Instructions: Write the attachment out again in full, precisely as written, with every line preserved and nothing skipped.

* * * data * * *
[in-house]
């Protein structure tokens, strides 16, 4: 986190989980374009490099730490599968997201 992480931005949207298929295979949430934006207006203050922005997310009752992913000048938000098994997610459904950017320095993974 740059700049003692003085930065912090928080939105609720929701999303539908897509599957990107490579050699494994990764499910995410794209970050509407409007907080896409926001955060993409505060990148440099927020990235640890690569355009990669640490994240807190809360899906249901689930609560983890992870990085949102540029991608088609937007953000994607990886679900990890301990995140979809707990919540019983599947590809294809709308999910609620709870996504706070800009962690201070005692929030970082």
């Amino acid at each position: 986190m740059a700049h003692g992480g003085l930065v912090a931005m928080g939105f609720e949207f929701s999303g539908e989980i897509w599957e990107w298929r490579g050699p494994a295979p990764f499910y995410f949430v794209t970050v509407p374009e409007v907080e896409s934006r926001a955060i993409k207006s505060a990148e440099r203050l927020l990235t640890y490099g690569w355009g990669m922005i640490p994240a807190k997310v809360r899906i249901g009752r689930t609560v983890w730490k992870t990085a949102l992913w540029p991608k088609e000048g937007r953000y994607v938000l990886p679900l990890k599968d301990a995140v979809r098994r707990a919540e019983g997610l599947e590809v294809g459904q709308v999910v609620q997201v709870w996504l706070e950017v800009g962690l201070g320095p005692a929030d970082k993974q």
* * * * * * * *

[in-house]
């Protein structure tokens, strides 16, 4: 986190989980374009490099730490599968997201 992480931005949207298929295979949430934006207006203050922005997310009752992913000048938000098994997610459904950017320095993974 740059700049003692003085930065912090928080939105609720929701999303539908897509599957990107490579050699494994990764499910995410794209970050509407409007907080896409926001955060993409505060990148440099927020990235640890690569355009990669640490994240807190809360899906249901689930609560983890992870990085949102540029991608088609937007953000994607990886679900990890301990995140979809707990919540019983599947590809294809709308999910609620709870996504706070800009962690201070005692929030970082």
């Amino acid at each position: 986190m740059a700049h003692g992480g003085l930065v912090a931005m928080g939105f609720e949207f929701s999303g539908e989980i897509w599957e990107w298929r490579g050699p494994a295979p990764f499910y995410f949430v794209t970050v509407p374009e409007v907080e896409s934006r926001a955060i993409k207006s505060a990148e440099r203050l927020l990235t640890y490099g690569w355009g990669m922005i640490p994240a807190k997310v809360r899906i249901g009752r689930t609560v983890w730490k992870t990085a949102l992913w540029p991608k088609e000048g937007r953000y994607v938000l990886p679900l990890k599968d301990a995140v979809r098994r707990a919540e019983g997610l599947e590809v294809g459904q709308v999910v609620q997201v709870w996504l706070e950017v800009g962690l201070g320095p005692a929030d970082k993974q």